From top: Janko Mitric and his third wife, Katerina, pre-WWI; Dobrivoj Mitric before leaving for WWII, 1940; Desanka Mitric (left) with Ina Djordjevic, daughter of Gen. Josif Djordjevic, circa 1939.
By Joan McQueeney Mitric
When my turn came to try the search engine at Serbia’s new military archive in Zarkovo, I knew exactly what name I would type in: Janko Mitric, my husband’s grandfather.
He served in WWI as a mounted cavalry officer, was evacuated to the Greek island of Corfu and then, alongside the Brits, pushed the Germans and Bulgarians north from Thesalonika and out of the Balkans. After the war, Janko returned to Lipolist, his village near Sabac, where he was a successful farmer, a village mayor and briefly a member of Parliament as a representative of the Farmers’ Party.
Janko’s only son, Dobrivoj, was killed in the early days of WWII when the ferry he and his platoon were on went down crossing the Drina River. He left behind a 20-year-old pregnant wife, Desanka Mitric, my husband’s mother. Six months later, the Germans seized the family farm during a reprisal raid, stole the smoked hams and then torched the house and outbuildings after finding the medical bag of a fleeing Jewish doctor under a bed. The family had befriended her, not knowing a Star of David had been sewn in her things.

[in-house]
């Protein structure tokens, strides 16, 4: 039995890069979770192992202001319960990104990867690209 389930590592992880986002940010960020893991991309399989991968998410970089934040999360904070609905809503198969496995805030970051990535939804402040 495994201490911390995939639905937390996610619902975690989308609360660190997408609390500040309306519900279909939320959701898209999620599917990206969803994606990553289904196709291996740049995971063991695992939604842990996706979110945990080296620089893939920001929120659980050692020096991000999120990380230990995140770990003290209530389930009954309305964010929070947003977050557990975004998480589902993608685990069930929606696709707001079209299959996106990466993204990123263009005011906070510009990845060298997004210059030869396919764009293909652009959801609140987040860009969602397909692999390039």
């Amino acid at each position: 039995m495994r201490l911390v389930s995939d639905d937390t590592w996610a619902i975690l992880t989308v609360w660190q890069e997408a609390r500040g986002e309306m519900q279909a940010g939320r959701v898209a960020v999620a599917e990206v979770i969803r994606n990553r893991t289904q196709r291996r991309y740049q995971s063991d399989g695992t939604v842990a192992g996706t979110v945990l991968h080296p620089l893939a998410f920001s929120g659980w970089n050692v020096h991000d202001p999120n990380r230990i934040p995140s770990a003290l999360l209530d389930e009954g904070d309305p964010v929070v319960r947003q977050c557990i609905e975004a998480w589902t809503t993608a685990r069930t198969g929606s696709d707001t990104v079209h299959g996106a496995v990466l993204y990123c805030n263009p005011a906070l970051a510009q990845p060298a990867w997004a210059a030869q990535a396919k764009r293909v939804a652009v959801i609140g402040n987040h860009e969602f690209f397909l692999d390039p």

Then the Germans rounded up all the men, including Janko, and shot them dead in the yard. My mother-in-law, now 92, spent days hiding in ditches and fleeing for her life, along with her newborn son, my husband. Every other family in Serbia has a story like this.
I couldn’t find anything on either Janko or Dobrivoj Mitric, so I typed in “General Josif Djordjevic,” the father of my husband’s aunt, now 90. Bingo. In a matter of seconds, the database pulled up a 1913 letter sent to then-Capt. Djordjevic from the king of Serbia, ordering him to return to Belgrade from the Montenegro front to take up service in the military’s geographic and mapping division, located in, you guessed it: Zarkovo.
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